64% of all county residents 16 and older have been vaccinated, Health Officer tells County Commission
Along with the COVID-19 positivity rate in Sarasota County, the demand for vaccine continues to decline, county Health Officer Chuck Henry told the Sarasota County commissioners this week.
The latest data show that the 14-day positivity average in the county is 3.84%, he said. That compares to 4.94% two weeks ago when he appeared before the board members, he added. A month ago, he reminded them, “We were at almost 6%.”
The level is “moving rapidly in a great direction,” Henry added.
The case rate per 100,000 people in the county is 159, he continued. “Two weeks ago, we were over 300 there.”
As for hospitalizations: The latest figures showed 32 COVID-19 patients in the county’s four acute-care hospitals, Henry noted, down from 43 two weeks ago. Only five persons were in intensive care units as of early this week, he said, compared to 15 two weeks ago. “We continue to see great progress there in terms of disease in our community.”
Moreover, Henry pointed out, the U.S. Centers for Disease Control and Prevention (CDC) has lowered the threat of COVID-19 transmission in the county to “Substantial” on its scale, which runs from “High” to “Substantial” to “Moderate” to “Low,” he explained. “We’re actually at the low end of ‘Substantial,’” Henry said, “and about to move into that ‘Moderate’ [level] very soon.”
As he has throughout his presentations to the board, he stressed that people who are not fully vaccinated should continue to practice social distancing and wear face masks when they are in public spaces and in groups where not everyone has been vaccinated.
A person is considered “fully vaccinated” 14 days after receiving his or her second dose, Henry reminded the board members.
Henry also advised the commissioners that people should continue to practice frequent and vigorous hand washing and stay home if they are sick.
In regard to the vaccination levels in the county: Henry acknowledged, “We’re making progress but not as fast as I’d like to see it happen.”
The Florida Department of Health in Sarasota County — DOH-Sarasota — delivered about 11,000 doses over the past two weeks, he said. That compares to 20,000 to 30,000 doses a week earlier in the year, he added.
Close to 250,000 people in the county have been vaccinated, Henry pointed out.
About a month ago, during a presentation to the commissioners, Henry reported that his mantra had become “300K by Independence Day,” meaning he was hopeful that 300,000 county residents would be vaccinated by July 4. “That’s probably going to be a struggle, as slow as things have gotten,” he said of reaching that mark by that date. “We’re really thrilled if we get a couple thousand [people] a week” at the DOH-Sarasota clinic at Sarasota Square Mall.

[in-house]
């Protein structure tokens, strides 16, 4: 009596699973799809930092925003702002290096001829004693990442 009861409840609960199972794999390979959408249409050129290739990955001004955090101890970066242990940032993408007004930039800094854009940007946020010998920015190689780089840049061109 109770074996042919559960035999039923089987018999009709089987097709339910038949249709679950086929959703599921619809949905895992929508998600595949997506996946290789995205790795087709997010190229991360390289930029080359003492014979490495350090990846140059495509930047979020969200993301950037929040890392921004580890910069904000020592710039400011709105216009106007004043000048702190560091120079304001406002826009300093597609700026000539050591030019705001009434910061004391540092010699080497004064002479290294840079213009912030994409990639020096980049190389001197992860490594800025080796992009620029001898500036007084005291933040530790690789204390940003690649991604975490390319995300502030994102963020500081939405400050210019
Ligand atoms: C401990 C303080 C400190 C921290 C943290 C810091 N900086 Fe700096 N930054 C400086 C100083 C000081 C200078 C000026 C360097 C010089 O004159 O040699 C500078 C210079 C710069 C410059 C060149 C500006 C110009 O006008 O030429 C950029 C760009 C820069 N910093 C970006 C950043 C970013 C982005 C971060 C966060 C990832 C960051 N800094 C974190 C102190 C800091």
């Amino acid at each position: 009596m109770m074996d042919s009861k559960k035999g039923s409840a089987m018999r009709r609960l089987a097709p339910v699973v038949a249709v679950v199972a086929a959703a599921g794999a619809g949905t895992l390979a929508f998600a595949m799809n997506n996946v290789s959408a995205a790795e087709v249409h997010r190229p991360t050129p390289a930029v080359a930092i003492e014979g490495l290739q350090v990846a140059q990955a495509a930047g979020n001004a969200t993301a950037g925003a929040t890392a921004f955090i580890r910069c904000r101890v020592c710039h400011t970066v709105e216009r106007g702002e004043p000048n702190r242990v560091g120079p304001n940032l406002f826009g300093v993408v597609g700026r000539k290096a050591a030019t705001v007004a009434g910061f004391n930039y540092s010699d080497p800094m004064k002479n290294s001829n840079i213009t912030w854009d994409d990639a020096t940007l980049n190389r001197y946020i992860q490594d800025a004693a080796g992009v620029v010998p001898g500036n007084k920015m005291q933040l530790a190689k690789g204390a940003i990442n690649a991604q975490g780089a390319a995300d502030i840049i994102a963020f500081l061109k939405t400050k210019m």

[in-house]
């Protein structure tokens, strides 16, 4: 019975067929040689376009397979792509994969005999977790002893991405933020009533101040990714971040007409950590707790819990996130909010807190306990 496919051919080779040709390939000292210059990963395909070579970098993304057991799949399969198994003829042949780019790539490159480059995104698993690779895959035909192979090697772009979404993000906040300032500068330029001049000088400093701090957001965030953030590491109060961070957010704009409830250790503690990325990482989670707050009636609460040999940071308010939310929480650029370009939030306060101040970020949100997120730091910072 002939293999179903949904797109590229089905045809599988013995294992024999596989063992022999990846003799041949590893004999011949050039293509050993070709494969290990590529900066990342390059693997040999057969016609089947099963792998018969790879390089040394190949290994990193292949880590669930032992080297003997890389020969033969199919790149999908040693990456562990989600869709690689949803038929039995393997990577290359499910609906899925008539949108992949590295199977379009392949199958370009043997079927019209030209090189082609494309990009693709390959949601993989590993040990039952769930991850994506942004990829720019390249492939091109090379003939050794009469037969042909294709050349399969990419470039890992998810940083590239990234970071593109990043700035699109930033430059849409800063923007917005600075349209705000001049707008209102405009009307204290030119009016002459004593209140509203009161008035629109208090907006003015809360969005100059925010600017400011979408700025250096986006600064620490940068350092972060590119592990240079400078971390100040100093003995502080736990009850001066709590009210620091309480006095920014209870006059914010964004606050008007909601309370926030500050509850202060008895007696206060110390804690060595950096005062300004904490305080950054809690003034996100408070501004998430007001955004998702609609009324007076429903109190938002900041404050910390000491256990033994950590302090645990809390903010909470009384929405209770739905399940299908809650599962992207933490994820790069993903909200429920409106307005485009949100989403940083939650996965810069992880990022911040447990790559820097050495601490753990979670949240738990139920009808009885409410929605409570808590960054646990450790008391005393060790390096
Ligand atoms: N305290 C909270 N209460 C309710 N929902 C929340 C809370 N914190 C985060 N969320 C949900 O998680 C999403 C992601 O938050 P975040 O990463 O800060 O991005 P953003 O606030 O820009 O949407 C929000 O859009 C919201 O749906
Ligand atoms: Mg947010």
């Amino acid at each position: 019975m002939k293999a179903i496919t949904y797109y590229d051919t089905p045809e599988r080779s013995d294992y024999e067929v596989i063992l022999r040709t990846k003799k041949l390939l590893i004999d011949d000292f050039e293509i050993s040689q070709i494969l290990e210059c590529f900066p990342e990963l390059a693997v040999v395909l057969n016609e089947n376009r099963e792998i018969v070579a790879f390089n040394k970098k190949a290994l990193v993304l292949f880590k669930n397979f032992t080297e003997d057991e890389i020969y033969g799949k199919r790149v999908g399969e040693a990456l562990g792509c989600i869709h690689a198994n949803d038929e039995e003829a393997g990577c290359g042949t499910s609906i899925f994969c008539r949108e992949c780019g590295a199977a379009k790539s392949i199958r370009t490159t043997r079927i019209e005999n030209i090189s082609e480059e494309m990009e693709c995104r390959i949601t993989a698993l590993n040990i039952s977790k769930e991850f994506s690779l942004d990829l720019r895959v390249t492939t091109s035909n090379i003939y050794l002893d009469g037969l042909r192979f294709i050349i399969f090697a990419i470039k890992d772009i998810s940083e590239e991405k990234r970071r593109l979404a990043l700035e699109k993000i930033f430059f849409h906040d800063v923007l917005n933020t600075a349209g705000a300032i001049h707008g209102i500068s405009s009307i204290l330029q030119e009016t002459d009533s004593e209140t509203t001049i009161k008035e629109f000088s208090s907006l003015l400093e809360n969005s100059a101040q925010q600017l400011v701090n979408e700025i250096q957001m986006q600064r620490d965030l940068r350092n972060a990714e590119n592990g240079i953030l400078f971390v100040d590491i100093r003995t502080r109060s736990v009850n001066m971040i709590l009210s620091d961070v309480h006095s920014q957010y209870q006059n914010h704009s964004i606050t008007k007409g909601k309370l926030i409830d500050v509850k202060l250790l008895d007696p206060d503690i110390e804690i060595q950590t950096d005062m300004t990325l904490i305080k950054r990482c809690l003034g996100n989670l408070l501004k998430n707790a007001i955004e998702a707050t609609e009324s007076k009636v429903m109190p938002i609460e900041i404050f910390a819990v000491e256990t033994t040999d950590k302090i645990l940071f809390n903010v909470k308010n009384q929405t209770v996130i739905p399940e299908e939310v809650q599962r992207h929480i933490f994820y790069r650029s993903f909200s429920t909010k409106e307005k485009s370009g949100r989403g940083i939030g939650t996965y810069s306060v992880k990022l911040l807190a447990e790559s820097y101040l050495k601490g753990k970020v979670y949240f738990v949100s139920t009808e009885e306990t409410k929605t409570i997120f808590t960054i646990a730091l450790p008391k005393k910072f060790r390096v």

The number of fully vaccinated people in the county was 198,865, according to the latest state data as of May 18, Henry continued. “That’s a really good number.”
Of persons 16 and older, 64% had been vaccinated, he said, which is the second-highest level in the state. Of those 50 and older, 79% had been vaccinated; and of those 65 and older, the figure was 88%.
However, Henry pointed out, vaccination rates among Black and Hispanic residents continue to trend lower. Among Blacks, he said, the vaccination rate is about 40% for those 16 and older. Special outreach efforts are underway for Hispanic residents, he added, as their rate is even lower.
“We’re working with any partners we can connect with,” he said, in terms of delivering doses to minority residents.
In his update on cases caused by mutations of the COVID-19 coronavirus — variants, as they are known — Henry reported that the county is up to 128, reflecting 33 more cases than he cited in his update two weeks ago. “Not a huge surprise or a concern,” was how he characterized that data.
The primary reason his staff continues to track those figures, he pointed out, is to determine whether the variants are causing more rapid progression of the disease in patients, more hospitalizations or more deaths. One other concern, he added, is whether the vaccines will continue to protect people against contracting the variants.
“Almost all of our cases have been the UK variant, which is the most common in Florida,” Henry noted. Fourteen county cases have resulted from the California variants, he added, while — for the first time — the Brazilian variant has been responsible for illness, with two cases identified.
The clinics questions
“Probably our most successful” DOH-Sarasota clinic at Sarasota Square Mall clinic in recent weeks occurred on May 15, Henry pointed out, when the department was providing Pfizer doses to youngsters as young as 12.
The clinic ended up delivering 932 doses of the Pfizer vaccine, with 805 of those going to minors, he said. Some parents were vaccinated along with their children, he added.
The clinic also delivered 360 Moderna doses that day.
Another clinic for youth 12 and older is planned for Saturday, May 22, Henry noted.
The hours will be from 9:30 a.m. to 4 p.m. at Sarasota Square Mall, which is located at 8201 S Tamiami Trail in Sarasota.